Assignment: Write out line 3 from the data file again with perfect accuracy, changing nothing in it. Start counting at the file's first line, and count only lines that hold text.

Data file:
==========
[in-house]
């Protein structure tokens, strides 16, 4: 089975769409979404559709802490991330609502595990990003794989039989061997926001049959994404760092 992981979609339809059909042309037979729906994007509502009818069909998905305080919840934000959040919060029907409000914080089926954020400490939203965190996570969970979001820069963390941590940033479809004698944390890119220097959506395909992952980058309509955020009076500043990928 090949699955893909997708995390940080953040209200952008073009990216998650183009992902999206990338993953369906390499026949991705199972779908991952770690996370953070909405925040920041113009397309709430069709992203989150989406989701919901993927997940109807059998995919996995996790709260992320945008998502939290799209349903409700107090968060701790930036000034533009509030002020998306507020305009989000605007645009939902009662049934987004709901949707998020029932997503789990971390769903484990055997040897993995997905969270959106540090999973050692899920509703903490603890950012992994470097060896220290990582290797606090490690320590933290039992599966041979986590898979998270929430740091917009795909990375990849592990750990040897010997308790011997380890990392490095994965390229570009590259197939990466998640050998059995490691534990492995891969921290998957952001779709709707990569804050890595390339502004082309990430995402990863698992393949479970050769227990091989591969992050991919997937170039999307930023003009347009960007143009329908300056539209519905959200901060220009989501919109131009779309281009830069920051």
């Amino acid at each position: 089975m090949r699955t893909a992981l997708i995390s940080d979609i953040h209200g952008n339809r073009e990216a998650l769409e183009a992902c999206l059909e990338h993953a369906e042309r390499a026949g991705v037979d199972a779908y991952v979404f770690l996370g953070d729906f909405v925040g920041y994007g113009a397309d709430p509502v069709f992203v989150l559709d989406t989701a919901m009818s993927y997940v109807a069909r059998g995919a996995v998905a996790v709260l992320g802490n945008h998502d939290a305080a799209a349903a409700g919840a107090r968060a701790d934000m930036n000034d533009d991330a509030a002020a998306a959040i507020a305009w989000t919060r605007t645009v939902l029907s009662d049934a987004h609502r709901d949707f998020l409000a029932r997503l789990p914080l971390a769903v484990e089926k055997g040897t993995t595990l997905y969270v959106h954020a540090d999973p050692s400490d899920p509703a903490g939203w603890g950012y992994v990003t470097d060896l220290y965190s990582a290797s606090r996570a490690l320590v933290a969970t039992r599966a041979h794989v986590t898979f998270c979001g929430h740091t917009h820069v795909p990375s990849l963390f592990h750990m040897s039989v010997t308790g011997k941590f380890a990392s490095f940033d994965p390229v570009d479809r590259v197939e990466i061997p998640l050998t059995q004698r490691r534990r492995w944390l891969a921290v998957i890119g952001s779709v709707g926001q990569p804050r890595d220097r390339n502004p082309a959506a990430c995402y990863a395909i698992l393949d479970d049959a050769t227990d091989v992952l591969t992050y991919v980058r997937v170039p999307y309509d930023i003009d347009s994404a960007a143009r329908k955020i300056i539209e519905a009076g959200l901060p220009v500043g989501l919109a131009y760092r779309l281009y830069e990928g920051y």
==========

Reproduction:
């Amino acid at each position: 089975m090949r699955t893909a992981l997708i995390s940080d979609i953040h209200g952008n339809r073009e990216a998650l769409e183009a992902c999206l059909e990338h993953a369906e042309r390499a026949g991705v037979d199972a779908y991952v979404f770690l996370g953070d729906f909405v925040g920041y994007g113009a397309d709430p509502v069709f992203v989150l559709d989406t989701a919901m009818s993927y997940v109807a069909r059998g995919a996995v998905a996790v709260l992320g802490n945008h998502d939290a305080a799209a349903a409700g919840a107090r968060a701790d934000m930036n000034d533009d991330a509030a002020a998306a959040i507020a305009w989000t919060r605007t645009v939902l029907s009662d049934a987004h609502r709901d949707f998020l409000a029932r997503l789990p914080l971390a769903v484990e089926k055997g040897t993995t595990l997905y969270v959106h954020a540090d999973p050692s400490d899920p509703a903490g939203w603890g950012y992994v990003t470097d060896l220290y965190s990582a290797s606090r996570a490690l320590v933290a969970t039992r599966a041979h794989v986590t898979f998270c979001g929430h740091t917009h820069v795909p990375s990849l963390f592990h750990m040897s039989v010997t308790g011997k941590f380890a990392s490095f940033d994965p390229v570009d479809r590259v197939e990466i061997p998640l050998t059995q004698r490691r534990r492995w944390l891969a921290v998957i890119g952001s779709v709707g926001q990569p804050r890595d220097r390339n502004p082309a959506a990430c995402y990863a395909i698992l393949d479970d049959a050769t227990d091989v992952l591969t992050y991919v980058r997937v170039p999307y309509d930023i003009d347009s994404a960007a143009r329908k955020i300056i539209e519905a009076g959200l901060p220009v500043g989501l919109a131009y760092r779309l281009y830069e990928g920051y």